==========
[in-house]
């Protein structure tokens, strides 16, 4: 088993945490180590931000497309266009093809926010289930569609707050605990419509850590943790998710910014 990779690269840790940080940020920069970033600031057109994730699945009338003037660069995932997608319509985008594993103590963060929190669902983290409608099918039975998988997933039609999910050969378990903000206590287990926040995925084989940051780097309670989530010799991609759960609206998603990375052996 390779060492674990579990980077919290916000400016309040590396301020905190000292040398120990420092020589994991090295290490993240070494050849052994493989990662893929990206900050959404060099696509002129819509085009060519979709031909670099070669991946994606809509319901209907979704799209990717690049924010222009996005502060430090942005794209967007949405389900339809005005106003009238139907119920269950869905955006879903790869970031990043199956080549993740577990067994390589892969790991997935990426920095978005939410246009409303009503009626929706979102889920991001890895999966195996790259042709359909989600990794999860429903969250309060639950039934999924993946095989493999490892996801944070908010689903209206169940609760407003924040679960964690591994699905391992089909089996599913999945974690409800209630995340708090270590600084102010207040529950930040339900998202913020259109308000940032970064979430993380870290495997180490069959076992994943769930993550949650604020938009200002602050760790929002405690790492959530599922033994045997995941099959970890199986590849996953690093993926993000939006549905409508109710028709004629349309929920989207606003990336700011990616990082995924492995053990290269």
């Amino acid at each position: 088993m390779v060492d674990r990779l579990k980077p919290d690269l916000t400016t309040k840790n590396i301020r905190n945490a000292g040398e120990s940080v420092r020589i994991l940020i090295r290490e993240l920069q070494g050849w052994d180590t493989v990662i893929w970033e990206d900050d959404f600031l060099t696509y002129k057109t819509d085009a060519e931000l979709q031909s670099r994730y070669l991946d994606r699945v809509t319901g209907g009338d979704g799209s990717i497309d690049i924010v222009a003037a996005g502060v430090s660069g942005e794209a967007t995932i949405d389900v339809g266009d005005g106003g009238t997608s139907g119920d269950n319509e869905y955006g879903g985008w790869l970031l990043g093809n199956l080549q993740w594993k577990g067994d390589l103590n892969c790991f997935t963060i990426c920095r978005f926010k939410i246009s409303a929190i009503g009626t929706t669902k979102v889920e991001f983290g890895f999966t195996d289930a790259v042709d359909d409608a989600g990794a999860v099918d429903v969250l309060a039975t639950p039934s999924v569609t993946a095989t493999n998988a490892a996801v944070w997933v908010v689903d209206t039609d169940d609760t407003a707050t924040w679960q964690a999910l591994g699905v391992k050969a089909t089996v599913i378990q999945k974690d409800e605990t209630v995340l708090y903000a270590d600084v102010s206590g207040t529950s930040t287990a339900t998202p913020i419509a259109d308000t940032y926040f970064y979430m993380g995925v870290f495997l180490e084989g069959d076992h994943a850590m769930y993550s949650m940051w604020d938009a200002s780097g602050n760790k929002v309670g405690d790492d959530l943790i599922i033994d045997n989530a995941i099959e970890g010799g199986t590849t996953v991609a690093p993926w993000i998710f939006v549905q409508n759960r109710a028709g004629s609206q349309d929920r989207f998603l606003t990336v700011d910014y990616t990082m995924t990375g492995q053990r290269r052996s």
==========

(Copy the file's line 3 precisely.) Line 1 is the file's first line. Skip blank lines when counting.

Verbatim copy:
């Amino acid at each position: 088993m390779v060492d674990r990779l579990k980077p919290d690269l916000t400016t309040k840790n590396i301020r905190n945490a000292g040398e120990s940080v420092r020589i994991l940020i090295r290490e993240l920069q070494g050849w052994d180590t493989v990662i893929w970033e990206d900050d959404f600031l060099t696509y002129k057109t819509d085009a060519e931000l979709q031909s670099r994730y070669l991946d994606r699945v809509t319901g209907g009338d979704g799209s990717i497309d690049i924010v222009a003037a996005g502060v430090s660069g942005e794209a967007t995932i949405d389900v339809g266009d005005g106003g009238t997608s139907g119920d269950n319509e869905y955006g879903g985008w790869l970031l990043g093809n199956l080549q993740w594993k577990g067994d390589l103590n892969c790991f997935t963060i990426c920095r978005f926010k939410i246009s409303a929190i009503g009626t929706t669902k979102v889920e991001f983290g890895f999966t195996d289930a790259v042709d359909d409608a989600g990794a999860v099918d429903v969250l309060a039975t639950p039934s999924v569609t993946a095989t493999n998988a490892a996801v944070w997933v908010v689903d209206t039609d169940d609760t407003a707050t924040w679960q964690a999910l591994g699905v391992k050969a089909t089996v599913i378990q999945k974690d409800e605990t209630v995340l708090y903000a270590d600084v102010s206590g207040t529950s930040t287990a339900t998202p913020i419509a259109d308000t940032y926040f970064y979430m993380g995925v870290f495997l180490e084989g069959d076992h994943a850590m769930y993550s949650m940051w604020d938009a200002s780097g602050n760790k929002v309670g405690d790492d959530l943790i599922i033994d045997n989530a995941i099959e970890g010799g199986t590849t996953v991609a690093p993926w993000i998710f939006v549905q409508n759960r109710a028709g004629s609206q349309d929920r989207f998603l606003t990336v700011d910014y990616t990082m995924t990375g492995q053990r290269r052996s």